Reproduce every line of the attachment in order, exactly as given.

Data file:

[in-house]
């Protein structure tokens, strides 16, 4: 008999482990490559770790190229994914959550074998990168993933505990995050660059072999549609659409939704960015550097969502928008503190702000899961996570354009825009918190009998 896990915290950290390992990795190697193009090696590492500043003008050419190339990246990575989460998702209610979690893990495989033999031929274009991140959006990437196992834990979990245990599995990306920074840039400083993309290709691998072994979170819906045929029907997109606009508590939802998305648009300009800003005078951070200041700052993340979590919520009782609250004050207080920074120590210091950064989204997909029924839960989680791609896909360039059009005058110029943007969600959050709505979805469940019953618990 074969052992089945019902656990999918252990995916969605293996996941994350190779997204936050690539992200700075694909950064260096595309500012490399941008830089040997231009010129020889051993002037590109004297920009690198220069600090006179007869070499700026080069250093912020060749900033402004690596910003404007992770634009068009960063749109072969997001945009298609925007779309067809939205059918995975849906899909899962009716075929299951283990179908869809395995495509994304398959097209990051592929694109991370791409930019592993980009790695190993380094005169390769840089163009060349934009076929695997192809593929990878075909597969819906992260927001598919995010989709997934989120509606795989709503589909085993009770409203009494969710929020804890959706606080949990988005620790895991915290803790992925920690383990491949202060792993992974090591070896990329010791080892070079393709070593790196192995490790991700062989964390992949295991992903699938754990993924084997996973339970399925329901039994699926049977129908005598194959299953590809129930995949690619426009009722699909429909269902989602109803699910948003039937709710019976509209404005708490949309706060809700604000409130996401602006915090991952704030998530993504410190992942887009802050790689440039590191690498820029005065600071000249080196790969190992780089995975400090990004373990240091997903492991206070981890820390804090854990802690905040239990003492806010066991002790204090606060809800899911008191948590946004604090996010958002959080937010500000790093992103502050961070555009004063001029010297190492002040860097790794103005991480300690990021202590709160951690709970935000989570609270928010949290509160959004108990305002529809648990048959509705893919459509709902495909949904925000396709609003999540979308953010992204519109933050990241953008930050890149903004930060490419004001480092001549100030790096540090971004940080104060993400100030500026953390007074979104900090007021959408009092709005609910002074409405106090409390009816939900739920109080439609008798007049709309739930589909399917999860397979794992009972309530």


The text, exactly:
[in-house]
């Protein structure tokens, strides 16, 4: 008999482990490559770790190229994914959550074998990168993933505990995050660059072999549609659409939704960015550097969502928008503190702000899961996570354009825009918190009998 896990915290950290390992990795190697193009090696590492500043003008050419190339990246990575989460998702209610979690893990495989033999031929274009991140959006990437196992834990979990245990599995990306920074840039400083993309290709691998072994979170819906045929029907997109606009508590939802998305648009300009800003005078951070200041700052993340979590919520009782609250004050207080920074120590210091950064989204997909029924839960989680791609896909360039059009005058110029943007969600959050709505979805469940019953618990 074969052992089945019902656990999918252990995916969605293996996941994350190779997204936050690539992200700075694909950064260096595309500012490399941008830089040997231009010129020889051993002037590109004297920009690198220069600090006179007869070499700026080069250093912020060749900033402004690596910003404007992770634009068009960063749109072969997001945009298609925007779309067809939205059918995975849906899909899962009716075929299951283990179908869809395995495509994304398959097209990051592929694109991370791409930019592993980009790695190993380094005169390769840089163009060349934009076929695997192809593929990878075909597969819906992260927001598919995010989709997934989120509606795989709503589909085993009770409203009494969710929020804890959706606080949990988005620790895991915290803790992925920690383990491949202060792993992974090591070896990329010791080892070079393709070593790196192995490790991700062989964390992949295991992903699938754990993924084997996973339970399925329901039994699926049977129908005598194959299953590809129930995949690619426009009722699909429909269902989602109803699910948003039937709710019976509209404005708490949309706060809700604000409130996401602006915090991952704030998530993504410190992942887009802050790689440039590191690498820029005065600071000249080196790969190992780089995975400090990004373990240091997903492991206070981890820390804090854990802690905040239990003492806010066991002790204090606060809800899911008191948590946004604090996010958002959080937010500000790093992103502050961070555009004063001029010297190492002040860097790794103005991480300690990021202590709160951690709970935000989570609270928010949290509160959004108990305002529809648990048959509705893919459509709902495909949904925000396709609003999540979308953010992204519109933050990241953008930050890149903004930060490419004001480092001549100030790096540090971004940080104060993400100030500026953390007074979104900090007021959408009092709005609910002074409405106090409390009816939900739920109080439609008798007049709309739930589909399917999860397979794992009972309530």